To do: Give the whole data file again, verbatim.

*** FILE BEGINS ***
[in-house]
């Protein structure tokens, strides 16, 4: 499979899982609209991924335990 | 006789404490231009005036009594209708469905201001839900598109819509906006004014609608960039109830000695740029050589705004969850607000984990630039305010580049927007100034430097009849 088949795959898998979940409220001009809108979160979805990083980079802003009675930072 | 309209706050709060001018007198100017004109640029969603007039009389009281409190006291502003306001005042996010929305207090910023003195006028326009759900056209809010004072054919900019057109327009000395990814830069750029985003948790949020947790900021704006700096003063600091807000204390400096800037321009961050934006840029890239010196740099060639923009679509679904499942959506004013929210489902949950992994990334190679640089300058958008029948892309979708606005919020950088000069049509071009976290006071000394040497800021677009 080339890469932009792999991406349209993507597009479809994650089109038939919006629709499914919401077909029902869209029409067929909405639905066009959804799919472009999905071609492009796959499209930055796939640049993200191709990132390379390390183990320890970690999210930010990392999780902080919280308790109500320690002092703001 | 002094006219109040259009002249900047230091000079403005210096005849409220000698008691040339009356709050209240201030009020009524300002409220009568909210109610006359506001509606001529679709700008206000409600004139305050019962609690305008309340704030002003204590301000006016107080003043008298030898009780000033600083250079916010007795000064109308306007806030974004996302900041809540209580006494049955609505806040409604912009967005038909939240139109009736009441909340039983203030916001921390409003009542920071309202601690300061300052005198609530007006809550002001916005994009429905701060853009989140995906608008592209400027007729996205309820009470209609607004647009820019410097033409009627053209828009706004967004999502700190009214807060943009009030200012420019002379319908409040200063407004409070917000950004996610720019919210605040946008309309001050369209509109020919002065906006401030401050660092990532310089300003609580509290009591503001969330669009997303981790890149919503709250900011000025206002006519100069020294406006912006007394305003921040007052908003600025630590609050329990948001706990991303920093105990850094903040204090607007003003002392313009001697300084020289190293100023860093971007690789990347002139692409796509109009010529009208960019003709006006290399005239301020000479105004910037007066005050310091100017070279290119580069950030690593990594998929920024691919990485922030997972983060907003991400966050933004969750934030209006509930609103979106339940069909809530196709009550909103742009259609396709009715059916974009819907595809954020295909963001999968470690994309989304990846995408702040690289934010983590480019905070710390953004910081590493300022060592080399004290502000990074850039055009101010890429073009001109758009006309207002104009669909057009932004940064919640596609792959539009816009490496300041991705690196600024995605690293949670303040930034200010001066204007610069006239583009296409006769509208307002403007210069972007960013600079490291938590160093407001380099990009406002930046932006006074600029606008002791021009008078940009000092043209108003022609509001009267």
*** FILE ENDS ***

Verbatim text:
[in-house]
């Protein structure tokens, strides 16, 4: 499979899982609209991924335990 | 006789404490231009005036009594209708469905201001839900598109819509906006004014609608960039109830000695740029050589705004969850607000984990630039305010580049927007100034430097009849 088949795959898998979940409220001009809108979160979805990083980079802003009675930072 | 309209706050709060001018007198100017004109640029969603007039009389009281409190006291502003306001005042996010929305207090910023003195006028326009759900056209809010004072054919900019057109327009000395990814830069750029985003948790949020947790900021704006700096003063600091807000204390400096800037321009961050934006840029890239010196740099060639923009679509679904499942959506004013929210489902949950992994990334190679640089300058958008029948892309979708606005919020950088000069049509071009976290006071000394040497800021677009 080339890469932009792999991406349209993507597009479809994650089109038939919006629709499914919401077909029902869209029409067929909405639905066009959804799919472009999905071609492009796959499209930055796939640049993200191709990132390379390390183990320890970690999210930010990392999780902080919280308790109500320690002092703001 | 002094006219109040259009002249900047230091000079403005210096005849409220000698008691040339009356709050209240201030009020009524300002409220009568909210109610006359506001509606001529679709700008206000409600004139305050019962609690305008309340704030002003204590301000006016107080003043008298030898009780000033600083250079916010007795000064109308306007806030974004996302900041809540209580006494049955609505806040409604912009967005038909939240139109009736009441909340039983203030916001921390409003009542920071309202601690300061300052005198609530007006809550002001916005994009429905701060853009989140995906608008592209400027007729996205309820009470209609607004647009820019410097033409009627053209828009706004967004999502700190009214807060943009009030200012420019002379319908409040200063407004409070917000950004996610720019919210605040946008309309001050369209509109020919002065906006401030401050660092990532310089300003609580509290009591503001969330669009997303981790890149919503709250900011000025206002006519100069020294406006912006007394305003921040007052908003600025630590609050329990948001706990991303920093105990850094903040204090607007003003002392313009001697300084020289190293100023860093971007690789990347002139692409796509109009010529009208960019003709006006290399005239301020000479105004910037007066005050310091100017070279290119580069950030690593990594998929920024691919990485922030997972983060907003991400966050933004969750934030209006509930609103979106339940069909809530196709009550909103742009259609396709009715059916974009819907595809954020295909963001999968470690994309989304990846995408702040690289934010983590480019905070710390953004910081590493300022060592080399004290502000990074850039055009101010890429073009001109758009006309207002104009669909057009932004940064919640596609792959539009816009490496300041991705690196600024995605690293949670303040930034200010001066204007610069006239583009296409006769509208307002403007210069972007960013600079490291938590160093407001380099990009406002930046932006006074600029606008002791021009008078940009000092043209108003022609509001009267």